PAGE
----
By contrast, clinicians are required to retain reported laboratory results for a defined period of time under state medical records laws, the conditions and extent of which vary from state to state.21 Test reports sent to clinicians, however, usually contain only a small fraction of the variant information generated during sequencing and would not generally support reinterpretation. Many clinicians and health-care institutions make reported results available to patients through mechanisms such as HIPAA-compliant portals. It should be noted, however, that genomic test results are not readily accessible in most electronic health records or patient portals because they are not typically delivered in machine readable formats.22 Nonetheless, if clinicians or patients know that the results are there, they can be found.


Patients may reach out to laboratories to ask them to reinterpret data, but while HIPAA allows patients to obtain existing reports and the underlying data, it does not give them the right to require the laboratory to reinterpret the data or provide counseling. Indeed, most laboratories ask the patient to have the ordering physician submit a request for re-examination if desired.

At present, physicians generally request reinterpretation from laboratories only because of an intervening event, such as the development of new symptoms. This is especially true when the patient is young, perhaps even an infant, at the time of testing and “grows into the diagnosis” as additional features develop and are recognized over time. Alternatively, the family history may have changed, or new information is discovered. More up-to-date information may be desired to inform decisions about medical interventions, particularly those that are invasive or expensive. Without a recognized legal duty to reinterpret or recontact, most physicians seek updates only when they believe that the interpretation may have changed in a way that affects clinical management. Moreover, clinicians have no duty to review all their patients’ records to look for clues that may previously have been overlooked, especially in the absence of some other clinical reason to do so. Notably, such clinical indications may well expand as more people have broad genomic testing and as the understanding of the pertinence of particular genetic variants for clinical care increases.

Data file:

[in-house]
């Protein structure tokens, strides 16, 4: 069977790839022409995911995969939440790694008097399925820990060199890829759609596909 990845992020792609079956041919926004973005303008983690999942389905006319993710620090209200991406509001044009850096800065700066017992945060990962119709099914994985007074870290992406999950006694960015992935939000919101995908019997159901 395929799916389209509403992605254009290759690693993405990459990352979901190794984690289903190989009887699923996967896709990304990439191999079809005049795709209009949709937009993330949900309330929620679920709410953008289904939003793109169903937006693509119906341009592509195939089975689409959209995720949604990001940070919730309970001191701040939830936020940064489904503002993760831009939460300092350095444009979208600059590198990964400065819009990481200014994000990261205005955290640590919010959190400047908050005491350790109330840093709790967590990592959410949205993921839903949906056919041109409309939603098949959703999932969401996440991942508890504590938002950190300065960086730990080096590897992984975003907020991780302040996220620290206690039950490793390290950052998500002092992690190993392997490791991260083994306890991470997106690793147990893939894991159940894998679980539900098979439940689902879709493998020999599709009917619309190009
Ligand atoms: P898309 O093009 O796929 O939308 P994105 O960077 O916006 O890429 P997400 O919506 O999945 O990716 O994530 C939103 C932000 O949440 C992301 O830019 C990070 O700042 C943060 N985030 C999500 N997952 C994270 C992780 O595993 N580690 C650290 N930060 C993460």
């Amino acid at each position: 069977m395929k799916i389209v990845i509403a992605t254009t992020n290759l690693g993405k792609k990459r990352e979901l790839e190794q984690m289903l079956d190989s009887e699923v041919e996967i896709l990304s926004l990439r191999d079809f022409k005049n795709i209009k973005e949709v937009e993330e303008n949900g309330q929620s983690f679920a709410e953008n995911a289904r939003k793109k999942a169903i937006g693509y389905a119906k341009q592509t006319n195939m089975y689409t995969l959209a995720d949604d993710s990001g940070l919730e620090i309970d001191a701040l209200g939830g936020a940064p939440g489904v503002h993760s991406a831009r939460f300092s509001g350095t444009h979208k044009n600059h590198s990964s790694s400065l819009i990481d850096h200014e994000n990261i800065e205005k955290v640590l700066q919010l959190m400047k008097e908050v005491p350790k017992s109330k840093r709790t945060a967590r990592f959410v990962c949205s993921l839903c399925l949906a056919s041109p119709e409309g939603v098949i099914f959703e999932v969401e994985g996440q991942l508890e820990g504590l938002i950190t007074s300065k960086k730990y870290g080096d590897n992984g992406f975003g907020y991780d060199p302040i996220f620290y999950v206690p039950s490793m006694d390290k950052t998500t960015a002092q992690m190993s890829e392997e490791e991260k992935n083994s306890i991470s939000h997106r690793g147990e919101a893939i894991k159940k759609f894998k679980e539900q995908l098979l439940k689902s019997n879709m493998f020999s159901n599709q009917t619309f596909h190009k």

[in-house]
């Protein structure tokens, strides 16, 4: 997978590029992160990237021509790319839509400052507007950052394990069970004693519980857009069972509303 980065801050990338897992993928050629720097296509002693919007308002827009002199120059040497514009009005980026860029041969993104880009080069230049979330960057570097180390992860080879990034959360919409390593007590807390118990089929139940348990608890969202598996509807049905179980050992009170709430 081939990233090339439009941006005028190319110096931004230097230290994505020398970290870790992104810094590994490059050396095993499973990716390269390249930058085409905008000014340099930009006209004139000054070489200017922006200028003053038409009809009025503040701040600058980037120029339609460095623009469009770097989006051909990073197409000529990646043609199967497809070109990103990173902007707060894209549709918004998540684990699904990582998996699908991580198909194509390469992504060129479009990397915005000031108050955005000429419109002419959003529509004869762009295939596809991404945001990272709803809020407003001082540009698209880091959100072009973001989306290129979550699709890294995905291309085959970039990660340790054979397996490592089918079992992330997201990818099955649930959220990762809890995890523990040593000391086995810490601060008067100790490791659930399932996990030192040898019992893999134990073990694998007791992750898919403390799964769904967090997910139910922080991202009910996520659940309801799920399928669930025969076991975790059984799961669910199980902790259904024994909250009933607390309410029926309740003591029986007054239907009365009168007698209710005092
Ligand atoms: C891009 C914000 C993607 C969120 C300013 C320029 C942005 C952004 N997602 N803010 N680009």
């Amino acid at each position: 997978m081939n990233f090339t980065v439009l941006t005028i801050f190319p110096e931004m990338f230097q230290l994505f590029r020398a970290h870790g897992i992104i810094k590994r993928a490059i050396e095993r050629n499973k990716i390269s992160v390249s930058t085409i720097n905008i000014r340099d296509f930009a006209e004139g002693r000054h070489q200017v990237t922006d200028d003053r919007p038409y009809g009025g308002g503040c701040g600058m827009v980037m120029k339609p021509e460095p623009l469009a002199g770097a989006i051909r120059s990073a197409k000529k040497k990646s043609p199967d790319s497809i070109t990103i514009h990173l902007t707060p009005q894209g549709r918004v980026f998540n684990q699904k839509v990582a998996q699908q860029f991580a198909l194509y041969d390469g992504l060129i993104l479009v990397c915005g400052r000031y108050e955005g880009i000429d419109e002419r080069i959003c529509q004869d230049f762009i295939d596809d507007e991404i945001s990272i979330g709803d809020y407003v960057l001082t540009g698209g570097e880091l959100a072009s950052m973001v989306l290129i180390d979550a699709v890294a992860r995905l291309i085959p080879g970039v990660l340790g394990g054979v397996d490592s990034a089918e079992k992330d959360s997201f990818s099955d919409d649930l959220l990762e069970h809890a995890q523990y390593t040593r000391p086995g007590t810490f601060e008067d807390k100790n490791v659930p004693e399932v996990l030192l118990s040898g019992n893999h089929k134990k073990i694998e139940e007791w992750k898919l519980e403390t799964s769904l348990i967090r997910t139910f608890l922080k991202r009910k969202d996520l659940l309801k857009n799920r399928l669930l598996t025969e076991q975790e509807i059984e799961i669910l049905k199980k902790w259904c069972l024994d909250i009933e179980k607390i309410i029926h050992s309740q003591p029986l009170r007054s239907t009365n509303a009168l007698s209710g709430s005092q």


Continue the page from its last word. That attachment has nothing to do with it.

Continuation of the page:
Some have suggested, moreover, that new data analytics may make it possible for electronic record systems to review variants and/or medical records routinely to identify cases in which signals had previously been missed or a new interpretation might be relevant,9,23,24 and push potentially actionable results to clinicians for further testing and intervention. Were this to occur, it would be necessary to determine who will decide which analyses should be undertaken and under what circumstances, how clinicians should be informed, what decision support should be provided, and what actions clinicians should be expected to take—all issues that have potential legal implications.